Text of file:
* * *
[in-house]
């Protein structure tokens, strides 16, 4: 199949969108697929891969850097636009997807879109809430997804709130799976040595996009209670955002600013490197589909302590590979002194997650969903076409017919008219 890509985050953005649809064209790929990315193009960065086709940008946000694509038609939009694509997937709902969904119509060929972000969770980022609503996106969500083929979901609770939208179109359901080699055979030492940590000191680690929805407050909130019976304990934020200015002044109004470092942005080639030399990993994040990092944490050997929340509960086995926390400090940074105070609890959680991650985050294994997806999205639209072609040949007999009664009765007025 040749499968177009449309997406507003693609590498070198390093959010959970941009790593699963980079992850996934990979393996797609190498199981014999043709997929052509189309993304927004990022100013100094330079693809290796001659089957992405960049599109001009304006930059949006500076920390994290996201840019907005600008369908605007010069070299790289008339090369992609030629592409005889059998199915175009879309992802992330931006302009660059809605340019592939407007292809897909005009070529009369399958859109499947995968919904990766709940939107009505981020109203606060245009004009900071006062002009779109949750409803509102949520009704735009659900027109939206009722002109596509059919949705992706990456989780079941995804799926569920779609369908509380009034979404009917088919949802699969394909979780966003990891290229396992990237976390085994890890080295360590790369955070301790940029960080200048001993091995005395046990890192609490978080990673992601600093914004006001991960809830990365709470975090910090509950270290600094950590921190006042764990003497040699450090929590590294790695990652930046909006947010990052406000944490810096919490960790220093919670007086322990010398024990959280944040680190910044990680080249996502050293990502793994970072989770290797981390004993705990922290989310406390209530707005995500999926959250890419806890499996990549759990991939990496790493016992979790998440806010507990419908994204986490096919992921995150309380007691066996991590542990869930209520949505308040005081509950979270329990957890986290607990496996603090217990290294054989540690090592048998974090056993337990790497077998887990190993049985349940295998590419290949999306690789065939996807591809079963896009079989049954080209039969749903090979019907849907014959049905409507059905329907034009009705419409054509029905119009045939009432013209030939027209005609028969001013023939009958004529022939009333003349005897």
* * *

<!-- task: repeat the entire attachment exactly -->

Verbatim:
[in-house]
């Protein structure tokens, strides 16, 4: 199949969108697929891969850097636009997807879109809430997804709130799976040595996009209670955002600013490197589909302590590979002194997650969903076409017919008219 890509985050953005649809064209790929990315193009960065086709940008946000694509038609939009694509997937709902969904119509060929972000969770980022609503996106969500083929979901609770939208179109359901080699055979030492940590000191680690929805407050909130019976304990934020200015002044109004470092942005080639030399990993994040990092944490050997929340509960086995926390400090940074105070609890959680991650985050294994997806999205639209072609040949007999009664009765007025 040749499968177009449309997406507003693609590498070198390093959010959970941009790593699963980079992850996934990979393996797609190498199981014999043709997929052509189309993304927004990022100013100094330079693809290796001659089957992405960049599109001009304006930059949006500076920390994290996201840019907005600008369908605007010069070299790289008339090369992609030629592409005889059998199915175009879309992802992330931006302009660059809605340019592939407007292809897909005009070529009369399958859109499947995968919904990766709940939107009505981020109203606060245009004009900071006062002009779109949750409803509102949520009704735009659900027109939206009722002109596509059919949705992706990456989780079941995804799926569920779609369908509380009034979404009917088919949802699969394909979780966003990891290229396992990237976390085994890890080295360590790369955070301790940029960080200048001993091995005395046990890192609490978080990673992601600093914004006001991960809830990365709470975090910090509950270290600094950590921190006042764990003497040699450090929590590294790695990652930046909006947010990052406000944490810096919490960790220093919670007086322990010398024990959280944040680190910044990680080249996502050293990502793994970072989770290797981390004993705990922290989310406390209530707005995500999926959250890419806890499996990549759990991939990496790493016992979790998440806010507990419908994204986490096919992921995150309380007691066996991590542990869930209520949505308040005081509950979270329990957890986290607990496996603090217990290294054989540690090592048998974090056993337990790497077998887990190993049985349940295998590419290949999306690789065939996807591809079963896009079989049954080209039969749903090979019907849907014959049905409507059905329907034009009705419409054509029905119009045939009432013209030939027209005609028969001013023939009958004529022939009333003349005897």